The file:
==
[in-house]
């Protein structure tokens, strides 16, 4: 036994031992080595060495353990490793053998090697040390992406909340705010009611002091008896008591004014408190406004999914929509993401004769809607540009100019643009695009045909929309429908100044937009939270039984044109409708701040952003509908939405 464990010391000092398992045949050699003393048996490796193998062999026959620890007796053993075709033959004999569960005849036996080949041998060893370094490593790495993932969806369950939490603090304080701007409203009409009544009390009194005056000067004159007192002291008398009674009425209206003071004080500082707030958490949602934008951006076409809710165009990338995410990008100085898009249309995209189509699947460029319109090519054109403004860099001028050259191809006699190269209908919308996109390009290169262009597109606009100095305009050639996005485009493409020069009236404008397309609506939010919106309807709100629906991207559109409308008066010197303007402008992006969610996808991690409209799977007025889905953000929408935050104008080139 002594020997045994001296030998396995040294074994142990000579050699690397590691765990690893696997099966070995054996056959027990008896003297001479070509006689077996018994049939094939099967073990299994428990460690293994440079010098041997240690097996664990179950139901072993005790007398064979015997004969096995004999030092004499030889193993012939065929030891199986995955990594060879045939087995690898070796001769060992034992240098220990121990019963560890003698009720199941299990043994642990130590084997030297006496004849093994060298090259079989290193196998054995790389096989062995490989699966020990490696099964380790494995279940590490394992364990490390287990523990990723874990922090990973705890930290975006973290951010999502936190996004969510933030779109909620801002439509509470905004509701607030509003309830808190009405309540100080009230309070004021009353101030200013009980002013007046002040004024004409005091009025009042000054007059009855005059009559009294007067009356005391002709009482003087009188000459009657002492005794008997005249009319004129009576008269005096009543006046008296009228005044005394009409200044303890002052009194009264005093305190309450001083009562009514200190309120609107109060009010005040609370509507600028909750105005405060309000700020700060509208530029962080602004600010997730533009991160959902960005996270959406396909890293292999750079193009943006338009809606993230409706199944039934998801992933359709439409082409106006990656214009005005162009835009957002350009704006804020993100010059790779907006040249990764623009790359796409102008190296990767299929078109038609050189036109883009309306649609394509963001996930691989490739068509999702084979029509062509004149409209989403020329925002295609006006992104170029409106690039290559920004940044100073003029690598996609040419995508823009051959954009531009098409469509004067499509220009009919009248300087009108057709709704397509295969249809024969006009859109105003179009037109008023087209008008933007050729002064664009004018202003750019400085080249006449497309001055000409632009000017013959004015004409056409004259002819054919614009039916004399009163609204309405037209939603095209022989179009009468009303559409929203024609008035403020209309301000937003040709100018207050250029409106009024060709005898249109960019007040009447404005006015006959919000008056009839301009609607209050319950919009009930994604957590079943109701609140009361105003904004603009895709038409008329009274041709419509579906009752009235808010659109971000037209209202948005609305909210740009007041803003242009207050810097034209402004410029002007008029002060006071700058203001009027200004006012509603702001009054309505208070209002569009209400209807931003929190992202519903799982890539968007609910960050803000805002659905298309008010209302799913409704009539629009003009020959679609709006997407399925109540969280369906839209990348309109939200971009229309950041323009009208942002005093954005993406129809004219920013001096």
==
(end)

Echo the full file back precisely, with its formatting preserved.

[in-house]
């Protein structure tokens, strides 16, 4: 036994031992080595060495353990490793053998090697040390992406909340705010009611002091008896008591004014408190406004999914929509993401004769809607540009100019643009695009045909929309429908100044937009939270039984044109409708701040952003509908939405 464990010391000092398992045949050699003393048996490796193998062999026959620890007796053993075709033959004999569960005849036996080949041998060893370094490593790495993932969806369950939490603090304080701007409203009409009544009390009194005056000067004159007192002291008398009674009425209206003071004080500082707030958490949602934008951006076409809710165009990338995410990008100085898009249309995209189509699947460029319109090519054109403004860099001028050259191809006699190269209908919308996109390009290169262009597109606009100095305009050639996005485009493409020069009236404008397309609506939010919106309807709100629906991207559109409308008066010197303007402008992006969610996808991690409209799977007025889905953000929408935050104008080139 002594020997045994001296030998396995040294074994142990000579050699690397590691765990690893696997099966070995054996056959027990008896003297001479070509006689077996018994049939094939099967073990299994428990460690293994440079010098041997240690097996664990179950139901072993005790007398064979015997004969096995004999030092004499030889193993012939065929030891199986995955990594060879045939087995690898070796001769060992034992240098220990121990019963560890003698009720199941299990043994642990130590084997030297006496004849093994060298090259079989290193196998054995790389096989062995490989699966020990490696099964380790494995279940590490394992364990490390287990523990990723874990922090990973705890930290975006973290951010999502936190996004969510933030779109909620801002439509509470905004509701607030509003309830808190009405309540100080009230309070004021009353101030200013009980002013007046002040004024004409005091009025009042000054007059009855005059009559009294007067009356005391002709009482003087009188000459009657002492005794008997005249009319004129009576008269005096009543006046008296009228005044005394009409200044303890002052009194009264005093305190309450001083009562009514200190309120609107109060009010005040609370509507600028909750105005405060309000700020700060509208530029962080602004600010997730533009991160959902960005996270959406396909890293292999750079193009943006338009809606993230409706199944039934998801992933359709439409082409106006990656214009005005162009835009957002350009704006804020993100010059790779907006040249990764623009790359796409102008190296990767299929078109038609050189036109883009309306649609394509963001996930691989490739068509999702084979029509062509004149409209989403020329925002295609006006992104170029409106690039290559920004940044100073003029690598996609040419995508823009051959954009531009098409469509004067499509220009009919009248300087009108057709709704397509295969249809024969006009859109105003179009037109008023087209008008933007050729002064664009004018202003750019400085080249006449497309001055000409632009000017013959004015004409056409004259002819054919614009039916004399009163609204309405037209939603095209022989179009009468009303559409929203024609008035403020209309301000937003040709100018207050250029409106009024060709005898249109960019007040009447404005006015006959919000008056009839301009609607209050319950919009009930994604957590079943109701609140009361105003904004603009895709038409008329009274041709419509579906009752009235808010659109971000037209209202948005609305909210740009007041803003242009207050810097034209402004410029002007008029002060006071700058203001009027200004006012509603702001009054309505208070209002569009209400209807931003929190992202519903799982890539968007609910960050803000805002659905298309008010209302799913409704009539629009003009020959679609709006997407399925109540969280369906839209990348309109939200971009229309950041323009009208942002005093954005993406129809004219920013001096």